3. 3. leading ideas leading ideasa process of open innovation and that most of the complex knowledge boost support for collaboration inbidding for modules, TopCoder taps needed to develop, manufacture, innovation projects, both internallyinto a global community of software market, and package perfumes was and with external partners.developers to deliver projects for a rooted in France, the world’s leading Through the experience of arange of clients. perfumery market and competence number of companies, general prin- Even when knowledge isn’t ex- cluster. Eventually, Shiseido realized ciples are emerging for making eachplicit, some firms can achieve dis- that it had to connect its staff more of these facets work.persed innovation by putting it into closely with the critical knowledge it The innovation footprint. Limitmore simplified, explicit forms. The was lacking; it co-located its entire the number of physical sites in an innovation network to those thatThe optimal number of sites in an contribute unique and differentiated knowledge. As more sites are addedinnovation footprint is as many as you to a network, the marginal costs in-need, but as few as you can manage. crease, because of the greater costs of 2 management, communication, andIndia-based services firm Infosys perfume business in France. This coordination. The additional valueTechnologies Ltd. structured and move paid off. It allowed Shiseido to to innovation that these sites mightcodified much of its system integra- develop such successful global per- bring is likely to diminish because oftion and facility management fume brands as Jean Paul Gaultier, duplication and redundancy. Theknowledge. This allowed the com- Issey Miyake, and Zen. optimal number of sites in an inno-pany to develop a global delivery But both simplification and co- vation footprint is as many as youmodel serving a client base around location fall short of the ideal: need, but as few as you can manage.the world. innovation of products and services The ideal innovation footprint Unfortunately, in most indus- that involves the free exchange of should also be flexible enough totries, the knowledge that is critical tacit knowledge among people dis- help find and access new sources offor innovation is collective, tacit (not persed around the globe. As long as market, process, or technical knowl-easily codified), and locally rooted firms are bound by the complexity– edge, and easily disengage from ob-(not easily managed across long dis- dispersion trade-off, the opportuni- solete sources. To extend their com-tances). Simplifying it doesn’t always ties to create value and competitive pact physical footprint, firms canwork. Making tacit knowledge more advantage from global innovation adopt short-term approaches thatexplicit tends to diminish its rich- will be limited. might include employing openness, timeliness, and uniqueness, Fortunately, our research at source intermediaries to fill specificthereby seriously eroding or even more than 50 global companies over knowledge gaps, collaborating withdestroying its value. Thus, many the last few years suggests that it isn’t more geographically dispersed part-companies turn to a different ap- necessary to remain hostage to that ners, and organizing learning expe-proach: They co-locate more of their trade-off. Instead, innovation lead- ditions to access interesting sourcesresearchers at one single knowledge ers can take a third approach. They of knowledge.source so these people can collabo- can leap to the upper curve of the Communication and receptivity.rate more intensively. exhibit: They can redesign their in- In a typical co-located environment, For example, the perfume in- novation practice to enable far-flung combining complex knowledge isdustry is very slow to change; brand people to work together on complex straightforward. It takes placeshare remains relatively constant ideas. This transition can be made through an informal, reciprocal, andover decades. For 20 years, Japanese by optimizing three different facets iterative process of interaction, bol-cosmetics group Shiseido Company of innovation, generally at once. stered by the shared context andunsuccessfully tried to build a global First, build a more compact and ag- norms, as well as the language of aperfume business with marketing ile innovation footprint. Second, de- single place. But when innovatorsstaff and designers in France and velop the capabilities, processes, cul- are separated by distance, time, andproduct development in Japan. Shi- ture, and structures needed to culture, communication becomes aseido initially failed to recognize support rich communication. Third, serious challenge. The key to over-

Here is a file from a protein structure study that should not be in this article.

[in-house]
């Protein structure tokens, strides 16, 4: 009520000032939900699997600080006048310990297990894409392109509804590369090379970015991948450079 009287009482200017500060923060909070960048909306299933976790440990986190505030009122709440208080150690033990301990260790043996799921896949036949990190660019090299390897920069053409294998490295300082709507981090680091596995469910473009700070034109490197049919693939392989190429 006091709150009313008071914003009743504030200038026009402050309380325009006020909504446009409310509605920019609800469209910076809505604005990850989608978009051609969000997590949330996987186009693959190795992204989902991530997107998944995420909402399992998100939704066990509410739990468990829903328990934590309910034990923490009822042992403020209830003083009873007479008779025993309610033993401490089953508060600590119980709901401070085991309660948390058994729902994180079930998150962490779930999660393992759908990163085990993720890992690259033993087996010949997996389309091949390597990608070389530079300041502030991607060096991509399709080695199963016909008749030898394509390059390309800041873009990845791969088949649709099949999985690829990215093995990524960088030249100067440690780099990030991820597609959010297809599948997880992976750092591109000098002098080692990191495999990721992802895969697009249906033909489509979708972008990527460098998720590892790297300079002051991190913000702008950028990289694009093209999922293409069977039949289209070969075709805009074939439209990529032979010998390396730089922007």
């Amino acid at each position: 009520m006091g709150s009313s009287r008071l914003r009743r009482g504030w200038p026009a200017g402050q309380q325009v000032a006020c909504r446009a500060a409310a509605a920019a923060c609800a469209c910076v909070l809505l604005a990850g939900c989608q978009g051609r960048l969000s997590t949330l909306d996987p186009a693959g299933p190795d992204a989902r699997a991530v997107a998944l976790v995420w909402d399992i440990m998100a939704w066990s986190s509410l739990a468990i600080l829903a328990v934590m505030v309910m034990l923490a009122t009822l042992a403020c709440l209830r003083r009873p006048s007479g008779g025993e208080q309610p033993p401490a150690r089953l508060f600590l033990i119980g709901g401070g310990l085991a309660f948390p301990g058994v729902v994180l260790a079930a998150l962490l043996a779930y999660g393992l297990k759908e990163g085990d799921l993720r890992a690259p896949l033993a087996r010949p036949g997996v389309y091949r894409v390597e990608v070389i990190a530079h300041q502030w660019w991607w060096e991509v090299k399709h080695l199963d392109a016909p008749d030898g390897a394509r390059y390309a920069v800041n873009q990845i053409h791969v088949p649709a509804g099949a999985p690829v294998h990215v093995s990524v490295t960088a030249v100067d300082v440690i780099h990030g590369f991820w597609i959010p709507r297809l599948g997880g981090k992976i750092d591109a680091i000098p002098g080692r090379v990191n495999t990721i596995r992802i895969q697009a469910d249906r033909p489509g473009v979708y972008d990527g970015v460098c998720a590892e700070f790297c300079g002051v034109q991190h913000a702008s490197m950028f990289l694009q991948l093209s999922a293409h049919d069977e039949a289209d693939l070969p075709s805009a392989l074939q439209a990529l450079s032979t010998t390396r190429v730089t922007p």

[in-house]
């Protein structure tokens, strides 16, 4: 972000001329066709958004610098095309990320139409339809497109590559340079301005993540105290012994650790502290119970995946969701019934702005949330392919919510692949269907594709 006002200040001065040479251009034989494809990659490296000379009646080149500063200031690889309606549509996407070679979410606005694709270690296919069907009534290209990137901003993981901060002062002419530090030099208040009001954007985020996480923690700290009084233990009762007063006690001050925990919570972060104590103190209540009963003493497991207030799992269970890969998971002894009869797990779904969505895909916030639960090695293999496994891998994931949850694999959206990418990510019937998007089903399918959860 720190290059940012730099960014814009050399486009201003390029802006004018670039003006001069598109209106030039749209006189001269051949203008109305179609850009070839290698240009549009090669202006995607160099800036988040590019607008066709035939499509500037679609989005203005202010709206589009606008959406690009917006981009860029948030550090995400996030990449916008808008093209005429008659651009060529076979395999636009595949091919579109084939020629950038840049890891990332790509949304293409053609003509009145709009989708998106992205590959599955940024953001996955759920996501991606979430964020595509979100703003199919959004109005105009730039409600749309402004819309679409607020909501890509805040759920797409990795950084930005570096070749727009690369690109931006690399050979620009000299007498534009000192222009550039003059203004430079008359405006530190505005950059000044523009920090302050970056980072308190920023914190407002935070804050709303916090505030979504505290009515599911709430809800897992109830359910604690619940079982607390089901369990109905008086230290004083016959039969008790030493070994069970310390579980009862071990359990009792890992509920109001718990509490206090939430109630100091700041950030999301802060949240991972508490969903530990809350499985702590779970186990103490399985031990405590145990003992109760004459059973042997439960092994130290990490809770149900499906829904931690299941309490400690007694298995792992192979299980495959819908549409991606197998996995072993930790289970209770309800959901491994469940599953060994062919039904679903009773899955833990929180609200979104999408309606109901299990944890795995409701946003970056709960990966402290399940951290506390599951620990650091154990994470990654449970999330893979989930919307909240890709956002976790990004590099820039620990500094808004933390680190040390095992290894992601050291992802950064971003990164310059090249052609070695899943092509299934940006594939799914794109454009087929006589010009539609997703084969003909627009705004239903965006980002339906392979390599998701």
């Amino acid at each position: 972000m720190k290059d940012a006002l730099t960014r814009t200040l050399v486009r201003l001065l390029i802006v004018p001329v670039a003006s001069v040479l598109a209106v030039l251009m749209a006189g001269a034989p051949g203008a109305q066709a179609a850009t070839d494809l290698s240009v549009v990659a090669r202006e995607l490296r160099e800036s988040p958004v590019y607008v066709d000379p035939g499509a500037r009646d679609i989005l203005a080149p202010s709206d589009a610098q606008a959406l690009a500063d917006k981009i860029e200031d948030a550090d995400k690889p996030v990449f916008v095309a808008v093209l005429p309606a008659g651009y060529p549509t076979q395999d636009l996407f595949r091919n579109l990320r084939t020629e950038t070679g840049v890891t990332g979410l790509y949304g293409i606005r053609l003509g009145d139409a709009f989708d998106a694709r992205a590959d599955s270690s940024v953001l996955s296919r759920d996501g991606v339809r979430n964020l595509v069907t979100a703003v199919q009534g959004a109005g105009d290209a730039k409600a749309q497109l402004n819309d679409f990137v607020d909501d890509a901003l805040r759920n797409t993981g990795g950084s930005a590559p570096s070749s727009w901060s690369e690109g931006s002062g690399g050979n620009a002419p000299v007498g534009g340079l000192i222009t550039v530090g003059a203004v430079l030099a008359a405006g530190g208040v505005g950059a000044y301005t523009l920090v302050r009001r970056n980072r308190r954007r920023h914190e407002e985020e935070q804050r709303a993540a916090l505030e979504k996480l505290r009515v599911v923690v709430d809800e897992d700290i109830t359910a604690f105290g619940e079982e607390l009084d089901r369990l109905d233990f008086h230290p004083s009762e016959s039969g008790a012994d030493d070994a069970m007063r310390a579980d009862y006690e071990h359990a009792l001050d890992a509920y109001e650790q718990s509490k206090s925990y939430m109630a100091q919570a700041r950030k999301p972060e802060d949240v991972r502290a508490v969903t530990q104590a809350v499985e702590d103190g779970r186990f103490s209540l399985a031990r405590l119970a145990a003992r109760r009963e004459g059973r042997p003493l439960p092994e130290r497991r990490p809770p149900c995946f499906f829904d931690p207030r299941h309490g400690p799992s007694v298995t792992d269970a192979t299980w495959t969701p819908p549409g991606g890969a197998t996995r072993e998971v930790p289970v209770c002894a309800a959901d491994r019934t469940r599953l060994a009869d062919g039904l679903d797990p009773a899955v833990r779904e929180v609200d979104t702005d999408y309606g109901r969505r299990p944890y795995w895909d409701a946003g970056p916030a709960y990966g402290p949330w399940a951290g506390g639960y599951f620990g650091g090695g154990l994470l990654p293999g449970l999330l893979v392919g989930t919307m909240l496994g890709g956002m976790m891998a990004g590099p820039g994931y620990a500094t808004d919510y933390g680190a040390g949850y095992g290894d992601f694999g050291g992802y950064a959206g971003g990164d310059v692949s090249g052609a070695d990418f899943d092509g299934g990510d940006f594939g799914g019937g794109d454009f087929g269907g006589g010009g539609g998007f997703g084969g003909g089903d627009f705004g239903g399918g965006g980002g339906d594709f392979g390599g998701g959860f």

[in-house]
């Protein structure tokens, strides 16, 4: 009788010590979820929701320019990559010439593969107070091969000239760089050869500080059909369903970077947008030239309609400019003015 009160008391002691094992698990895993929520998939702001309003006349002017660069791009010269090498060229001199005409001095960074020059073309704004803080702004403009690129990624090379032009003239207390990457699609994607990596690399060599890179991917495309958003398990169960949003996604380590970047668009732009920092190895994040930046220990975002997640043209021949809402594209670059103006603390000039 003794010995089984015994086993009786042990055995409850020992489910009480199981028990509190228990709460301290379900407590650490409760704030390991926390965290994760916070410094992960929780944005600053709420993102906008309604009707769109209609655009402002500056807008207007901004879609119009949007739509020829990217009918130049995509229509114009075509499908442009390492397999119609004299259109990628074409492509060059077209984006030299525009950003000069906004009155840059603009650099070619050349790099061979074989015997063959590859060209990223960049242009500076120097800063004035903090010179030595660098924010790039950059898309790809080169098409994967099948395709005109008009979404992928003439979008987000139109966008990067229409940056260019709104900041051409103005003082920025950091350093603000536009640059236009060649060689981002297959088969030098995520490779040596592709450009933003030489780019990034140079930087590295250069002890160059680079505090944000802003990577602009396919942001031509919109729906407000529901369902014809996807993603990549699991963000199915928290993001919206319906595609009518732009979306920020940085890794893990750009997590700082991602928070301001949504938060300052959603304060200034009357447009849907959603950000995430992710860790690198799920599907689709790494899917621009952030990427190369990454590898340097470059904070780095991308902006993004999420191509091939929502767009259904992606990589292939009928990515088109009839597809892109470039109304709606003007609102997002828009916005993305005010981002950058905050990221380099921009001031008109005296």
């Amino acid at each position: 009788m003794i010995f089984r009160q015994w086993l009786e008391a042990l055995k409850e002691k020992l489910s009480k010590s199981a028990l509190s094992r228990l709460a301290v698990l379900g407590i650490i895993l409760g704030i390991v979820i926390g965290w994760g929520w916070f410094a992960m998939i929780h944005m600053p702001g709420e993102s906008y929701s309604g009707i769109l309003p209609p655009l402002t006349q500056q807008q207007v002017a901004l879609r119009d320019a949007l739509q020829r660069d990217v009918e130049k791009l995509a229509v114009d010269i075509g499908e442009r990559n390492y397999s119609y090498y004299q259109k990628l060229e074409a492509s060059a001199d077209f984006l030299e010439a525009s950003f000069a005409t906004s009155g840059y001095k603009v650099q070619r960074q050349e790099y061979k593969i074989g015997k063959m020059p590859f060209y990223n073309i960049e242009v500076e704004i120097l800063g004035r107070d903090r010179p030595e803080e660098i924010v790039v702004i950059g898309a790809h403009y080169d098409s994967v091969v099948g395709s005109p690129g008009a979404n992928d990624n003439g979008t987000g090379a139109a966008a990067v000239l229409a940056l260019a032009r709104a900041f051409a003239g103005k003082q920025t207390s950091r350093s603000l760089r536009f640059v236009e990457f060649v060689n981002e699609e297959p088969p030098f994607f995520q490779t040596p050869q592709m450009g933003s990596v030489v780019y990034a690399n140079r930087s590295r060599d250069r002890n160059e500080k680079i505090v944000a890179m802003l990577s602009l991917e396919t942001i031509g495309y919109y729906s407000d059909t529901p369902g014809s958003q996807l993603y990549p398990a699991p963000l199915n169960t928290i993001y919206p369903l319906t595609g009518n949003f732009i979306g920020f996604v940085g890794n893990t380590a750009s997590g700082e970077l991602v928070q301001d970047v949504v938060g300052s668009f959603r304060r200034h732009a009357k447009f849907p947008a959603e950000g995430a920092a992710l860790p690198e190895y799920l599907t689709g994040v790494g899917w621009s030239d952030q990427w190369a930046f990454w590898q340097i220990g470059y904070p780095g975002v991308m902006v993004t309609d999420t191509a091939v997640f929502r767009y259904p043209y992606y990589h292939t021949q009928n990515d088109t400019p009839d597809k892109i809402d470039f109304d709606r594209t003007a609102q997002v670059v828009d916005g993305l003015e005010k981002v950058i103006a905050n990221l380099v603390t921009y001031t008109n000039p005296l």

4. 4. leading ideas coming this challenge is a full array Collaboration. Many firms have of communication tools, processes, tried to get people working together and mechanisms, replicating as on global innovation projects. They closely as possible the richness of in- typically fail when they transfer best depth local communication. practices and skills from a co-locat- This can be achieved in part ed site to a more dispersed environ- through information and commu- ment. Globally dispersed projects nications technology–based tools require different competencies and that are part of the everyday work- processes, plus a strong project man- flow — Web meetings, integrated agement organization and the active engineering platforms, knowledge- involvement of senior management. sharing applications, forums, com- When projects extend beyond munities of practice, social media the boundaries of the firm to involve 3 platforms, and so on — together external players, an even greater set with regular periods of temporary of new capabilities is required — to co-location to build trust and famil- find external innovations, bring the iarity among dispersed teams. players on board, and manage the Companies can also deploy expectations and contributions of people with a multicultural back- complementary partners. For exam- ground or experience to interpret ple, when Intel launched WiMAX and translate complex knowledge (the wireless broadband standard), it among different contexts. Many initially partnered with a few other leaders recognize the value of such companies. But over time, Intel had people, but few companies have put to recruit a wider ecosystem of play- the career structures and rewards in ers to supply compatible infrastruc- place to develop these critical skills. ture, devices, and services. In many companies, knowledge Experience shows that innova- hoarding is common. But “not un- tion doesn’t have to be constrained derstood here” can be as big an im- to the complexity–dispersion curve. pediment to knowledge sharing as Implementing the necessary changes “not invented here.” To overcome is challenging and can take time — these barriers may require a grass- but it is one of the best ways to posi- roots change in corporate culture. tion an innovative company for com- Beginning in 2000, the Xerox Cor- petitive advantage in the future. + poration deliberately transformed its Reprint No. 00145 secretive, patent-based culture to one of open knowledge sharing across the group. This began with Yves Doz the adoption of an open source plat- yves.doz@insead.edu is the Solvay Chaired Professor of Tech- form called CodeX that made code nological Innovation at the international available for reuse across the com- business school INSEAD. pany. By hosting projects on the Keeley Wilson platform, engineers experienced the keeley@butlerwilson.plus.com benefits of knowledge sharing. To- is an INSEAD research fellow specializing strategy+business issue 69 in innovation. day, the culture at Xerox embraces an unusually high level of sharing This article has been adapted from the and collaboration; for example, the authors’ book, Managing Global Innovation: Frameworks for Integrating Capabilities website open.xerox.com invites pub- around the World (Harvard Business lic scrutiny of its latest innovations. School Publishing, 2012).